pH-Webworld character lynx

Do we know who was born with Nergal Vetala, the once again Vampire Queen of the Dead in Tantalar 5980, inside her on Christmas Day 1920?

In pHantacea-pHact, we do as of “Goddess Gambit“.  (Truth told, those who followed the Phantacea Web Serials knew that a long time ago.) It’s

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More Mother Machine comes to Earth

Not too long ago I put up lynx to a story I saw in the Vancouver Sun that I entitled: “Not just extraterrestrial technology anymore”. The original posting’s here:  http://phantacea.com/blog/?p=115.

The entry was posted in Phantacea and Travels, which might have been a mistake. I tagged it: ,.

Well, here we go again: http://www.bbc.co.uk/news/technology-20972018. This time scientists are at least printing food, not guns. The article’s entitled: ‘Modern Meadow aims to print raw meat using bioprinter.’

It brings to mind Jordan Tethys’s complaint from “Goddess Gambit” to the effect that the beer produced in the Weirdom of Cabalarkon was undrinkable:

“Even if Golgotha Nauroz and his wife, Gethsemane, made a passable homebrew, they couldn’t get it quite right. As for the frothy fakery the processors produced, it tasted more like the swill you regurgitated after you’ve had way, way, too much real beer.”

You have been warned.

E-book cover for Goddess Gambit, artwork by Verne Andru

E-book cover for “Goddess Gambit” — ISBN 978-0-9878683-3-6

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Not just extraterrestrial technology anymore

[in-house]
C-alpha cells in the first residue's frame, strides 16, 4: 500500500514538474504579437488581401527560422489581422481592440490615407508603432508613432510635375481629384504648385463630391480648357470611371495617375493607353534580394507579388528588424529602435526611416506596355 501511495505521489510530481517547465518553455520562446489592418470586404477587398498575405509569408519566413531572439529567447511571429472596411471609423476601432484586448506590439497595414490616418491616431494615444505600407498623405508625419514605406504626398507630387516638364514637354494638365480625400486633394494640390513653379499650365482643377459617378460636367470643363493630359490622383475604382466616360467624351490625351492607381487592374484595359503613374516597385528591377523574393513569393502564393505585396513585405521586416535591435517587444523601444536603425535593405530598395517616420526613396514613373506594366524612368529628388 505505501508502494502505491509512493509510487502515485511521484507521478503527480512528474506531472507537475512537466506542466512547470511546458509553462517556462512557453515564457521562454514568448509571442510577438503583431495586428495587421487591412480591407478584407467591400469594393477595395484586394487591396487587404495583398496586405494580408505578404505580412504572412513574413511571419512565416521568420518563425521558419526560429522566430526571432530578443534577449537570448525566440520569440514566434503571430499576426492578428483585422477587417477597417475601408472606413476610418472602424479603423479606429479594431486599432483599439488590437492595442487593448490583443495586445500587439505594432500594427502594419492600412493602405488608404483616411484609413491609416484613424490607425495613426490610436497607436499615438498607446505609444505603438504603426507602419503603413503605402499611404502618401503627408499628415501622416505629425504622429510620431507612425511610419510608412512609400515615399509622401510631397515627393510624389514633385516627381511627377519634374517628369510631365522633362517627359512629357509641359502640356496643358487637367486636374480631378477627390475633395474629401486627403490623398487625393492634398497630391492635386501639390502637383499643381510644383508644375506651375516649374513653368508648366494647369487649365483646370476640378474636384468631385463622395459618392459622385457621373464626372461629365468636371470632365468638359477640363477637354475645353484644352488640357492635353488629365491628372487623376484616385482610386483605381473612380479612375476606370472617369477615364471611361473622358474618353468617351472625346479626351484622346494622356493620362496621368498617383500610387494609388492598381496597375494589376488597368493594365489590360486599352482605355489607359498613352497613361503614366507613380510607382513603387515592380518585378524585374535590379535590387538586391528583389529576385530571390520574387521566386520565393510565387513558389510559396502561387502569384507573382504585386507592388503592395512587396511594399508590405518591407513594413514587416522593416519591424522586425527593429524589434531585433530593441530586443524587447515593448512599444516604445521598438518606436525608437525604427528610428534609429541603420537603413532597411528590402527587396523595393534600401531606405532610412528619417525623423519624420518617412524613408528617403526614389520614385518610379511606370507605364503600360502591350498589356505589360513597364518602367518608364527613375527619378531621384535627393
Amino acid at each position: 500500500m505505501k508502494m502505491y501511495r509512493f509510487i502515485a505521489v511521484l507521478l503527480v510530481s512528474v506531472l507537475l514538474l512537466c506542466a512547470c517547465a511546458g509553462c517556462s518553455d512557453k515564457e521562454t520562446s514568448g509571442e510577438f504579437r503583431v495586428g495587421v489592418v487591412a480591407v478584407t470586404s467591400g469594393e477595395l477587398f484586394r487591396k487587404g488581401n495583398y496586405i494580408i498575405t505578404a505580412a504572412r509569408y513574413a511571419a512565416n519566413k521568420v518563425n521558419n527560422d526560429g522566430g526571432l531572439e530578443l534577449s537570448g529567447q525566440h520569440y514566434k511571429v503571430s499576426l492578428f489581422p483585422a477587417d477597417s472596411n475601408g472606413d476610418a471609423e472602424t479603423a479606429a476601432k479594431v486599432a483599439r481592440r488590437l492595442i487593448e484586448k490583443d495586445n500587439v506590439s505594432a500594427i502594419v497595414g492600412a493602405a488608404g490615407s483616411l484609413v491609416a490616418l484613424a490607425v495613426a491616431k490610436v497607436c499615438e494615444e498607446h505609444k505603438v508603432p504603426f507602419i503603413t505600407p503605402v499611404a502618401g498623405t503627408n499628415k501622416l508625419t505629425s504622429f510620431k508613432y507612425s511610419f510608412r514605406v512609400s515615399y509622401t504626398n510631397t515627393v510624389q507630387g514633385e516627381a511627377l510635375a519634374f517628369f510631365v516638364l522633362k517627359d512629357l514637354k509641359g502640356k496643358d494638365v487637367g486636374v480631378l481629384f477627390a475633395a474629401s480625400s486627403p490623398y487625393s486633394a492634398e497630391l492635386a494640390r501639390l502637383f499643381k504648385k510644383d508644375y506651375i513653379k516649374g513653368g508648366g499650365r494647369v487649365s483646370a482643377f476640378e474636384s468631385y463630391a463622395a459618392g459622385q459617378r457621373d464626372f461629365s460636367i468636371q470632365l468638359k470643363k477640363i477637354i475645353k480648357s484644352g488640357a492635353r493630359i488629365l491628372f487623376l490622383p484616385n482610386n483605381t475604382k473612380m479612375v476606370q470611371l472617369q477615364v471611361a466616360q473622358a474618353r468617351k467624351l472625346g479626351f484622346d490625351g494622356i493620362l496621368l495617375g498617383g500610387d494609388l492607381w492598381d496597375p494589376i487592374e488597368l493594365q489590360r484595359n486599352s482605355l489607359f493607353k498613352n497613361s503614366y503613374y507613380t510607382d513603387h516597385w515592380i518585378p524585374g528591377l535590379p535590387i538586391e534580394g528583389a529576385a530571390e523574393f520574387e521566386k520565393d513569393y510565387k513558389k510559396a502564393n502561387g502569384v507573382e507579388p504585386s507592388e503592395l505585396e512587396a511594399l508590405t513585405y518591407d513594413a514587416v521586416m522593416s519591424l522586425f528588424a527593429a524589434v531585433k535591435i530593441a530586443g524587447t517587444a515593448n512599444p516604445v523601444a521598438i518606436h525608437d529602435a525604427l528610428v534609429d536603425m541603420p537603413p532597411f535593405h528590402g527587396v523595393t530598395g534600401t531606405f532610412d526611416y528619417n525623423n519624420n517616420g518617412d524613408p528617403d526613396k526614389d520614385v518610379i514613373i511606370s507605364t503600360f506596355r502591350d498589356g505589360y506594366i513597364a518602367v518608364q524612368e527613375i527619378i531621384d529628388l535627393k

For those of you pHaithful pHans of Phantacea, ones who followed pHant serials years ago on what’s now www.phantacea.info but was Phantacea on the Web (pH-Webworld then as now), here’s a link to a story entitled “3D Printers make guns”. I spotted it the other day on p B4 of the Vancouver Sun, December 22, 2012: http://www.vancouversun.com/technology/Click+print+shoot+Guns+made+printers+will+reality+sooner+than+think+says+politician/7736912/story.html

Scary stuff, I grant you. However, does this or does this not remind you of the ending to “The Weirdness of Cabalarkon”? Does me, hence why it qualifies as a Serendipitous Sighting. (For many more, click here.)

BTW, Weird’s ending is not revealed in its synopses (http://www.phantacea.info/synop5.htm#limbo1) but I might as well remind (or tell) you that it involves efforts made by 5980’s Master of Weir to replicate, um, something using the Weirdom’s 6000 year old reconstruction of Old Weir’s Mother Machine.

Painting of a Mayan warrior reminiscent of John Sundown, shot by Jim McPherson in Merida Mexico ca 1999

Mayan Warrior, with Spear,

I’ve used this shot to represent Blind Sundown for years. The artist is Fernando Castro Pacheco (January 26, 1918 – ). The artwork is in the Governor’s Palace in Merida, Mexico. The hall where I shot it is open to the public.  It should be a must-see for anyone who visits Merida. (Uxmal is kind of neat as well.)

I believe Pacheco himself still lives in Merida. Google him up; impressive stuff. One link is here: http://yucatantoday.com/en/topics/castro-pacheco-murals. But there are better ones.